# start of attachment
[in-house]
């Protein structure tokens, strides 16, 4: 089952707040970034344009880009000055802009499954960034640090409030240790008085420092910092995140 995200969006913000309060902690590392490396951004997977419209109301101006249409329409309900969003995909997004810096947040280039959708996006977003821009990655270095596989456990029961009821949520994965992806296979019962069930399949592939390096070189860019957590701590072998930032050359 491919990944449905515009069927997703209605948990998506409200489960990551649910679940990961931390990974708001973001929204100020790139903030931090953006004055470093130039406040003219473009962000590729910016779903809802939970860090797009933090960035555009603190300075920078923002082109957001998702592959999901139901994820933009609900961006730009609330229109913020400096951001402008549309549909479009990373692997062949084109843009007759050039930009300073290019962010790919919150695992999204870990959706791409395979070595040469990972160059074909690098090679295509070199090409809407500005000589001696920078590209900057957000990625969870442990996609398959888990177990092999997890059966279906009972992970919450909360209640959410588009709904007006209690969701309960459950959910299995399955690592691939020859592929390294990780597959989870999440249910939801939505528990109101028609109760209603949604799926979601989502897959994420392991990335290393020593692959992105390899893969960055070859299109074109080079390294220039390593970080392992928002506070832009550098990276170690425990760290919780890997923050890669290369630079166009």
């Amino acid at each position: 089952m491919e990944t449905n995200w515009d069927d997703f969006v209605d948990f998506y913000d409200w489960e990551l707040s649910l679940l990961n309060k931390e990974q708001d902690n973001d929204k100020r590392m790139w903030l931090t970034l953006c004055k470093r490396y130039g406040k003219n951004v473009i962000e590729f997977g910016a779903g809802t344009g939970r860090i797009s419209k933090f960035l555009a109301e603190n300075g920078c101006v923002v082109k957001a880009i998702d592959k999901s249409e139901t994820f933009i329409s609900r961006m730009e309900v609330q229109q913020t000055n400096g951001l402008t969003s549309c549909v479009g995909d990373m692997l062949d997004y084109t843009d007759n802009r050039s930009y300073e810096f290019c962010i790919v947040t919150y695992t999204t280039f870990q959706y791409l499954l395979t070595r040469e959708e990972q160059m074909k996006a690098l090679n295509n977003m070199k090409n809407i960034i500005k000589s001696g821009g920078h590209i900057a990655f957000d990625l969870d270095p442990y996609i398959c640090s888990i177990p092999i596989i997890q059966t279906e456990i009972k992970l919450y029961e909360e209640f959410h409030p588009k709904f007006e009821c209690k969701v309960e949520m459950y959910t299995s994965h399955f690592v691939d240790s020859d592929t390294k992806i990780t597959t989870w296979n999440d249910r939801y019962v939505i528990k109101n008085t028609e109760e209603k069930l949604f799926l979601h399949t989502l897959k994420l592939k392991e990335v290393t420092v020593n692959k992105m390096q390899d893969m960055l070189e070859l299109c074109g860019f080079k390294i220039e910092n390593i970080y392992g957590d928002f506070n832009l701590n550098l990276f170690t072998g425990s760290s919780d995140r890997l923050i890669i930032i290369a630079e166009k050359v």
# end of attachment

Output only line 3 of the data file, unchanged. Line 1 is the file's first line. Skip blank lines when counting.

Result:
């Amino acid at each position: 089952m491919e990944t449905n995200w515009d069927d997703f969006v209605d948990f998506y913000d409200w489960e990551l707040s649910l679940l990961n309060k931390e990974q708001d902690n973001d929204k100020r590392m790139w903030l931090t970034l953006c004055k470093r490396y130039g406040k003219n951004v473009i962000e590729f997977g910016a779903g809802t344009g939970r860090i797009s419209k933090f960035l555009a109301e603190n300075g920078c101006v923002v082109k957001a880009i998702d592959k999901s249409e139901t994820f933009i329409s609900r961006m730009e309900v609330q229109q913020t000055n400096g951001l402008t969003s549309c549909v479009g995909d990373m692997l062949d997004y084109t843009d007759n802009r050039s930009y300073e810096f290019c962010i790919v947040t919150y695992t999204t280039f870990q959706y791409l499954l395979t070595r040469e959708e990972q160059m074909k996006a690098l090679n295509n977003m070199k090409n809407i960034i500005k000589s001696g821009g920078h590209i900057a990655f957000d990625l969870d270095p442990y996609i398959c640090s888990i177990p092999i596989i997890q059966t279906e456990i009972k992970l919450y029961e909360e209640f959410h409030p588009k709904f007006e009821c209690k969701v309960e949520m459950y959910t299995s994965h399955f690592v691939d240790s020859d592929t390294k992806i990780t597959t989870w296979n999440d249910r939801y019962v939505i528990k109101n008085t028609e109760e209603k069930l949604f799926l979601h399949t989502l897959k994420l592939k392991e990335v290393t420092v020593n692959k992105m390096q390899d893969m960055l070189e070859l299109c074109g860019f080079k390294i220039e910092n390593i970080y392992g957590d928002f506070n832009l701590n550098l990276f170690t072998g425990s760290s919780d995140r890997l923050i890669i930032i290369a630079e166009k050359v």